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Solving BLF issues in Kazoo with RAM

We were struggling with Kazoo BLF issues for a long time once we started to get more and more customers running on our platform. At first, we put this down to customer internet connections or some sort of SIP ALG interference but what it really was, and why it looked like a customer issue, was problems with the kazoo_db (an SQLite DB) disk performance, for customers that had many BLF buttons to monitor.

We confirmed the issue with the following command;

kamcmd stats.get_statistics db_kazoo: kazoo: script: usrloc:

It returns a bunch of statistics, but we are most interested in db_kazoo stats. Anything above zero means there’s a problem;

db_kazoo:busy1 = 53
db_kazoo:busy2 = 2
db_kazoo:busy3 = 0
db_kazoo:busy4 = 0
db_kazoo:busy5 = 0

Likewise, the kamailio logs reported a “db_kazoo is busy” event around multiple subscribe events. In our instance, the servers were running HDDs, not SSDs (though they have now been upgraded). However, given that the SQLite DB that runs kamailio is rather small and we had plenty of RAM to spare, we decided to run a RAMDISK to hold the db, which would never have performance issues.

The downside to RAMDISKS however, is when you lose power, you lose the data on the disk. Normally, this wouldn’t be an issue, because restarting Kamailio sees the db regenerated. However, we had data in that db we did want to preserve (custom trusted lists), so I implemented the following solution.

The backed-up RAMDISK

We needed a ramdisk, but we needed the data preserved between reboots or during an unexpected shutdown like power loss. The solution, was to run a service that backs up the RAMDISK every {x} minutes and also backs up the RAMDISK on shutdown. During startup, the backup is restored to the RAMDISK.

Additionally, the RAMDISK had to be restored BEFORE kamailio started, and backed up AFTER kamailio shut down.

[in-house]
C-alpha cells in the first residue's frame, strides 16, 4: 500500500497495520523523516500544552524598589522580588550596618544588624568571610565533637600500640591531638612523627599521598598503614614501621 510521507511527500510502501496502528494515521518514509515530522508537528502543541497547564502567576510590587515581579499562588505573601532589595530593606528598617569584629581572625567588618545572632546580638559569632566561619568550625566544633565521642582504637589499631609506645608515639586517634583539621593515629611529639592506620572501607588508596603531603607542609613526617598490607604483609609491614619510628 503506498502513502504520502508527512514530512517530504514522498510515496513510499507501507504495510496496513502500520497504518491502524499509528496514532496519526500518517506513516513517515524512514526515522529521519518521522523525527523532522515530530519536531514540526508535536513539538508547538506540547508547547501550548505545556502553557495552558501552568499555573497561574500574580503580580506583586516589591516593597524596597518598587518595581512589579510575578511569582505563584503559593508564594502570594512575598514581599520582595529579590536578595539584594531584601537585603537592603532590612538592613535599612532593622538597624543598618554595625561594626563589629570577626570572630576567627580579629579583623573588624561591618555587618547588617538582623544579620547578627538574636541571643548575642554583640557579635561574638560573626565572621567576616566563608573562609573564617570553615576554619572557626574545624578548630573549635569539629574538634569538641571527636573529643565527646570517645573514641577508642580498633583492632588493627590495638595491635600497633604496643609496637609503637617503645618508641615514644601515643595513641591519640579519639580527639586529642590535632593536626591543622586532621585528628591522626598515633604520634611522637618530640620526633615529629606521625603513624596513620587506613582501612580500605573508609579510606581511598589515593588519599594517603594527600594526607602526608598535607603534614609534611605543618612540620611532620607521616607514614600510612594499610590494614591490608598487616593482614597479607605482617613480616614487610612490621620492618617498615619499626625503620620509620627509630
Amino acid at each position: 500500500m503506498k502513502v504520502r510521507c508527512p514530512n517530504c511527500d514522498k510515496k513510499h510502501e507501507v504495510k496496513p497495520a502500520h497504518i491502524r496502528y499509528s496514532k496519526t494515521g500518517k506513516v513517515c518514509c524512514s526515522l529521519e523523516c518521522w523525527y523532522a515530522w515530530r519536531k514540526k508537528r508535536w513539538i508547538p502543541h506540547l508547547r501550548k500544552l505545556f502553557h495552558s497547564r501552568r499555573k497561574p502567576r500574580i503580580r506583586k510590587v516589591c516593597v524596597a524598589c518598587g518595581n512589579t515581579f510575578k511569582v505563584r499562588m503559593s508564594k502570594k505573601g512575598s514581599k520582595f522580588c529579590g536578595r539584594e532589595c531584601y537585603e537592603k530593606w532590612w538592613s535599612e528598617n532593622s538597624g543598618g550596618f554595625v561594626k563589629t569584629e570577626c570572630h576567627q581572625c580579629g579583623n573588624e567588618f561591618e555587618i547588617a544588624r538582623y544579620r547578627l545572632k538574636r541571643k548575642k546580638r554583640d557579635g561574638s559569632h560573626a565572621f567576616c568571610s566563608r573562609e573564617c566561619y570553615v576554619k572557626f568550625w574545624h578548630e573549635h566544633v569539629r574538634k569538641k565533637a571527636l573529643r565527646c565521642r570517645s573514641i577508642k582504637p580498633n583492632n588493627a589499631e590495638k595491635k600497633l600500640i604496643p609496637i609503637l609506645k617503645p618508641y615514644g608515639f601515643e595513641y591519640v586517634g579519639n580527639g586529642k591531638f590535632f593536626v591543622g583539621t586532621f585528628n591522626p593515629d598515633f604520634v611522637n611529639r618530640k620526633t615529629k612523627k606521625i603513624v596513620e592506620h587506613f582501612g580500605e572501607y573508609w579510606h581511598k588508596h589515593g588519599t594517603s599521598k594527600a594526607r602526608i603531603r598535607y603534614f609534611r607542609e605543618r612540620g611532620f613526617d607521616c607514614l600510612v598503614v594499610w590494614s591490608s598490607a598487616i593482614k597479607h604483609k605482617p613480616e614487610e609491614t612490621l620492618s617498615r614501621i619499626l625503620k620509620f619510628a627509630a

Create the RAMDISK

Create the folder first in /mnt/

sudo mkdir /mnt/ramdisk

The following was added to the end of /etc/fstab to create a 128MB ramdisk

tmpfs                   /mnt/ramdisk            tmpfs   defaults,size=128M 0 0

Then mount it

sudo mount /mnt/ramdisk

The Script

The following script, stored at /mnt/ will be used to power our ramdisk service. The start command extracts a backup. The stop command tarballs a new copy of the backup. The sync command renames the previous copy to “-old” and creates a new backup (in case there’s power loss during a backup, we can restore manually from -old).

#! /bin/sh
# /mnt/

case "$1" in
    echo "Copying files to ramdisk for startup"
    cd /mnt
    tar zxvf ramdisk-backup.tar.gz
    echo [`date +"%Y-%m-%d %H:%M"`] Ramdisk Synched from HD >> /var/log/ramdisk_sync.log
    echo "Synching files from ramdisk to Harddisk"
    echo [`date +"%Y-%m-%d %H:%M"`] Ramdisk Synched to HD >> /var/log/ramdisk_sync.log
    cd /mnt
    mv -f ramdisk-backup.tar.gz ramdisk-backup-old.tar.gz
    tar zcvf ramdisk-backup.tar.gz ramdisk
    echo "Copying files from ramdisk to Harddisk for shutdown"
    echo [`date +"%Y-%m-%d %H:%M"`] Ramdisk Synched to HD >> /var/log/ramdisk_sync.log
    cd /mnt
    tar zcvf ramdisk-backup.tar.gz ramdisk
    echo "Usage: /etc/init.d/ramdisk {start|stop|sync}"
    exit 1

 exit 0

The Service

The service file (located at /etc/systemd/system/ramdisk.service) defines the constraints for our service. It ensures it is a oneshot runner, and it executes BEFORE kazoo-kamailio.service when starting (and after when stopping).

Description=Ramdisk Sync and Restore for KazooDB

ExecStart=/bin/sh /mnt/ start
ExecStop=/bin/sh /mnt/ stop


The Symlink

The final step is to tell Kazoo-Kamailio to use our ramdisk. This is easiest done through symlinks. OPTIONALLY, copy what you have (while kazoo-kamailio isn’t running), then create the symlink.

sudo cp /etc/kazoo/kamailio/db/* /mnt/ramdisk/db/
sudo rm -rf /etc/kazoo/kamailio/db
sudo ln -s /mnt/ramdisk/db /etc/kazoo/kamailio/db

Enable the services and sync

Finally, enable the service and run it.

sudo systemctl daemon-reload
sudo systemctl enable ramdisk
sudo systemctl start ramdisk

Then add the following to your crontab to configure the sync interval;

*/15 * * * * systemctl is-active --quiet ramdisk && /bin/sh /mnt/ sync

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